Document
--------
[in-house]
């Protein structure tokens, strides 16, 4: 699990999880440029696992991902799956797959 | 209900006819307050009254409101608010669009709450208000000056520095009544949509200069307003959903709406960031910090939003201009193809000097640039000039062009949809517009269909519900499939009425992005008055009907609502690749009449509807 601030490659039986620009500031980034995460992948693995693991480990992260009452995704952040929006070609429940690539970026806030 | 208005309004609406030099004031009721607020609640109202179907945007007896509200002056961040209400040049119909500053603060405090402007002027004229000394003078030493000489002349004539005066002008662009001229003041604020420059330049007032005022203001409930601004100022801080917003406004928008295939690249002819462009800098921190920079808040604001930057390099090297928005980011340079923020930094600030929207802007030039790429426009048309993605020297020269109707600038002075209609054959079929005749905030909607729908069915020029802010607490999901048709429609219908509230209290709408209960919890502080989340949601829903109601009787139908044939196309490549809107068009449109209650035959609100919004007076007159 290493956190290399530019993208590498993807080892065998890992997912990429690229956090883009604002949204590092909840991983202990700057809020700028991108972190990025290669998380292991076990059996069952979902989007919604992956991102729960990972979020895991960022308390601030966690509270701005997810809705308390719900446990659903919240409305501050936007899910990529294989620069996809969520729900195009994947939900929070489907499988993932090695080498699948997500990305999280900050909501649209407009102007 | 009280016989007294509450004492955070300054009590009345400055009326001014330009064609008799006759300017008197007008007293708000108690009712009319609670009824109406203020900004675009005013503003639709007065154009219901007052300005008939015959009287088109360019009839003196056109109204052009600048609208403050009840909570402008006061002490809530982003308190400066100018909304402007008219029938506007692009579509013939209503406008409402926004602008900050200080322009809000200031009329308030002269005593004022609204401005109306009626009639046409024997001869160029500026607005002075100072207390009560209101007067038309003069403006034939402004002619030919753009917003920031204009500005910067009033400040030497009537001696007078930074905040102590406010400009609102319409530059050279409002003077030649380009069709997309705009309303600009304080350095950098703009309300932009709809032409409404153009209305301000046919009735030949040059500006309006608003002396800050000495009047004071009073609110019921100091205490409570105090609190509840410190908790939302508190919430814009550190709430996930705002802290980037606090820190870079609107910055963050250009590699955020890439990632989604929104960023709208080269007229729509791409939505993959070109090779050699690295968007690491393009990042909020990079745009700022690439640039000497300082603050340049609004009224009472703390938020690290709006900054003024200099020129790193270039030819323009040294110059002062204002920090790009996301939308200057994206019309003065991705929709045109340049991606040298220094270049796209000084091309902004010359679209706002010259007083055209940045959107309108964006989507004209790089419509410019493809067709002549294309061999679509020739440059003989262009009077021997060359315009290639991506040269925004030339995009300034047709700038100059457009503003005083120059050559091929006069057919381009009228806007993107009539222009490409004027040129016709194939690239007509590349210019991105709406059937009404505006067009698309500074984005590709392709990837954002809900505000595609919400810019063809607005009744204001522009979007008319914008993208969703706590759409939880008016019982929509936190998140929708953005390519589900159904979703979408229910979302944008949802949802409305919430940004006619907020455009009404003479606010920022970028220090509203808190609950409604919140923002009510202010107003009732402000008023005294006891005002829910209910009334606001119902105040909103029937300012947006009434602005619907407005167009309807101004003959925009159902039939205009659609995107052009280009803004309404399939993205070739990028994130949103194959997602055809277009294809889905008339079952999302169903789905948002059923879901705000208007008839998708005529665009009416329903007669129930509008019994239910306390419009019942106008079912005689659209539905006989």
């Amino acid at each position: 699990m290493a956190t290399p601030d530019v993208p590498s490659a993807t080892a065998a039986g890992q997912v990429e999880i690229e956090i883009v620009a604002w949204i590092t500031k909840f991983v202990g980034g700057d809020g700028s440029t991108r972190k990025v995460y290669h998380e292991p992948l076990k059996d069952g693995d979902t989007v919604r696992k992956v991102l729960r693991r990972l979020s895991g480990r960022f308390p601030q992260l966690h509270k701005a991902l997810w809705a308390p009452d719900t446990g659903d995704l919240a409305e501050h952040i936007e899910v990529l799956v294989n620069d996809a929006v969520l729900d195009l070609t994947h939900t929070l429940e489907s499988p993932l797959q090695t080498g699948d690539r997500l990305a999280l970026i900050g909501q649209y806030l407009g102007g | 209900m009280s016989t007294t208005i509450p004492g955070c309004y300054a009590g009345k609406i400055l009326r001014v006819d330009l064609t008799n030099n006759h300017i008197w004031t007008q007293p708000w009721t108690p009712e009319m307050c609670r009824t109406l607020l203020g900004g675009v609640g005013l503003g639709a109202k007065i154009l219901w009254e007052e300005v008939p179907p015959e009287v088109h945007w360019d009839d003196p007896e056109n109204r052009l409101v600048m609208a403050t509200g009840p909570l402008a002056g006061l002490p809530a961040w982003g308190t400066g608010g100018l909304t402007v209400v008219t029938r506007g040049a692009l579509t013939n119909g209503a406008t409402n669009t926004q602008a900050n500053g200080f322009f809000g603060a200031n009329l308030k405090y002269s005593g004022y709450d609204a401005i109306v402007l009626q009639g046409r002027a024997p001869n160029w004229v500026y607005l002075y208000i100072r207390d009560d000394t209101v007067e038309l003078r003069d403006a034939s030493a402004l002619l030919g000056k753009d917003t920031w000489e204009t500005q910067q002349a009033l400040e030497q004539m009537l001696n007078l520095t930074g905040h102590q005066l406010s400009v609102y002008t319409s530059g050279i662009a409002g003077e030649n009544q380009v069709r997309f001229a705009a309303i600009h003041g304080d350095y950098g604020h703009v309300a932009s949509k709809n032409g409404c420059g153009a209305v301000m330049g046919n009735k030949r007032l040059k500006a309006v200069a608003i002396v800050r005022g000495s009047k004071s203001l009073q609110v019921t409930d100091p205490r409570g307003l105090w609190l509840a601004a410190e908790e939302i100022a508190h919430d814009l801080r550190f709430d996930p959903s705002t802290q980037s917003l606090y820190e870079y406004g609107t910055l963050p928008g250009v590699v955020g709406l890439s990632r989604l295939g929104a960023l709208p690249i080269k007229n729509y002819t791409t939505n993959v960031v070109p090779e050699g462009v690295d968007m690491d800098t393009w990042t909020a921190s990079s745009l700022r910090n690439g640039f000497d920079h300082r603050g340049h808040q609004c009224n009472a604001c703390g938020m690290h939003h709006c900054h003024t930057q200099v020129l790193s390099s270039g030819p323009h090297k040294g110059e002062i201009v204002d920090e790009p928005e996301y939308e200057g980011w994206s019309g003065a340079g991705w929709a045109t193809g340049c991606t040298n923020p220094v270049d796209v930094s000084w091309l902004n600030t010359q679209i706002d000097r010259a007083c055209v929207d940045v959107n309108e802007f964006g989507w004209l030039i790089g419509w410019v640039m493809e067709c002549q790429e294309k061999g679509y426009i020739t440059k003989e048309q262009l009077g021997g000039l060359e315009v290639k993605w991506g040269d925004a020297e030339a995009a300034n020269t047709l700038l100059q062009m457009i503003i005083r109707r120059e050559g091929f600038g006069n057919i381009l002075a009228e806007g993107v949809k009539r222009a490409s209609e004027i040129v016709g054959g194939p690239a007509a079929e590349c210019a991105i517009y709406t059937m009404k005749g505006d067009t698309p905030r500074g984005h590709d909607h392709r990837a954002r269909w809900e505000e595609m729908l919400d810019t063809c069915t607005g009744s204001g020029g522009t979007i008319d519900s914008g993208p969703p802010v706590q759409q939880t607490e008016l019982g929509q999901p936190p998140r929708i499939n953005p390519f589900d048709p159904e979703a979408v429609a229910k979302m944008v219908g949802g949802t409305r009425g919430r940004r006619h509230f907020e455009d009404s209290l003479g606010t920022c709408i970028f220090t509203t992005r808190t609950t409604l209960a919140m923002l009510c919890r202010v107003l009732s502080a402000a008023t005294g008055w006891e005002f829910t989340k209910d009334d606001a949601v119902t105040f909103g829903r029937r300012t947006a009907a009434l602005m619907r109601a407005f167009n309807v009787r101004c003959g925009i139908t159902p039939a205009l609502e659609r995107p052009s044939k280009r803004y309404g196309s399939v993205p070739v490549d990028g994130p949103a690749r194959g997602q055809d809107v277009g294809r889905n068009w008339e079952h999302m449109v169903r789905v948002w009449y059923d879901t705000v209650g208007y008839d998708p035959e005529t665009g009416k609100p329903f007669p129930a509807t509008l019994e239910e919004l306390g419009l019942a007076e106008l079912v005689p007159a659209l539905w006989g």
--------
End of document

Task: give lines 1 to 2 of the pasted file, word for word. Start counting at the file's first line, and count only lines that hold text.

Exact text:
[in-house]
């Protein structure tokens, strides 16, 4: 699990999880440029696992991902799956797959 | 209900006819307050009254409101608010669009709450208000000056520095009544949509200069307003959903709406960031910090939003201009193809000097640039000039062009949809517009269909519900499939009425992005008055009907609502690749009449509807 601030490659039986620009500031980034995460992948693995693991480990992260009452995704952040929006070609429940690539970026806030 | 208005309004609406030099004031009721607020609640109202179907945007007896509200002056961040209400040049119909500053603060405090402007002027004229000394003078030493000489002349004539005066002008662009001229003041604020420059330049007032005022203001409930601004100022801080917003406004928008295939690249002819462009800098921190920079808040604001930057390099090297928005980011340079923020930094600030929207802007030039790429426009048309993605020297020269109707600038002075209609054959079929005749905030909607729908069915020029802010607490999901048709429609219908509230209290709408209960919890502080989340949601829903109601009787139908044939196309490549809107068009449109209650035959609100919004007076007159 290493956190290399530019993208590498993807080892065998890992997912990429690229956090883009604002949204590092909840991983202990700057809020700028991108972190990025290669998380292991076990059996069952979902989007919604992956991102729960990972979020895991960022308390601030966690509270701005997810809705308390719900446990659903919240409305501050936007899910990529294989620069996809969520729900195009994947939900929070489907499988993932090695080498699948997500990305999280900050909501649209407009102007 | 009280016989007294509450004492955070300054009590009345400055009326001014330009064609008799006759300017008197007008007293708000108690009712009319609670009824109406203020900004675009005013503003639709007065154009219901007052300005008939015959009287088109360019009839003196056109109204052009600048609208403050009840909570402008006061002490809530982003308190400066100018909304402007008219029938506007692009579509013939209503406008409402926004602008900050200080322009809000200031009329308030002269005593004022609204401005109306009626009639046409024997001869160029500026607005002075100072207390009560209101007067038309003069403006034939402004002619030919753009917003920031204009500005910067009033400040030497009537001696007078930074905040102590406010400009609102319409530059050279409002003077030649380009069709997309705009309303600009304080350095950098703009309300932009709809032409409404153009209305301000046919009735030949040059500006309006608003002396800050000495009047004071009073609110019921100091205490409570105090609190509840410190908790939302508190919430814009550190709430996930705002802290980037606090820190870079609107910055963050250009590699955020890439990632989604929104960023709208080269007229729509791409939505993959070109090779050699690295968007690491393009990042909020990079745009700022690439640039000497300082603050340049609004009224009472703390938020690290709006900054003024200099020129790193270039030819323009040294110059002062204002920090790009996301939308200057994206019309003065991705929709045109340049991606040298220094270049796209000084091309902004010359679209706002010259007083055209940045959107309108964006989507004209790089419509410019493809067709002549294309061999679509020739440059003989262009009077021997060359315009290639991506040269925004030339995009300034047709700038100059457009503003005083120059050559091929006069057919381009009228806007993107009539222009490409004027040129016709194939690239007509590349210019991105709406059937009404505006067009698309500074984005590709392709990837954002809900505000595609919400810019063809607005009744204001522009979007008319914008993208969703706590759409939880008016019982929509936190998140929708953005390519589900159904979703979408229910979302944008949802949802409305919430940004006619907020455009009404003479606010920022970028220090509203808190609950409604919140923002009510202010107003009732402000008023005294006891005002829910209910009334606001119902105040909103029937300012947006009434602005619907407005167009309807101004003959925009159902039939205009659609995107052009280009803004309404399939993205070739990028994130949103194959997602055809277009294809889905008339079952999302169903789905948002059923879901705000208007008839998708005529665009009416329903007669129930509008019994239910306390419009019942106008079912005689659209539905006989």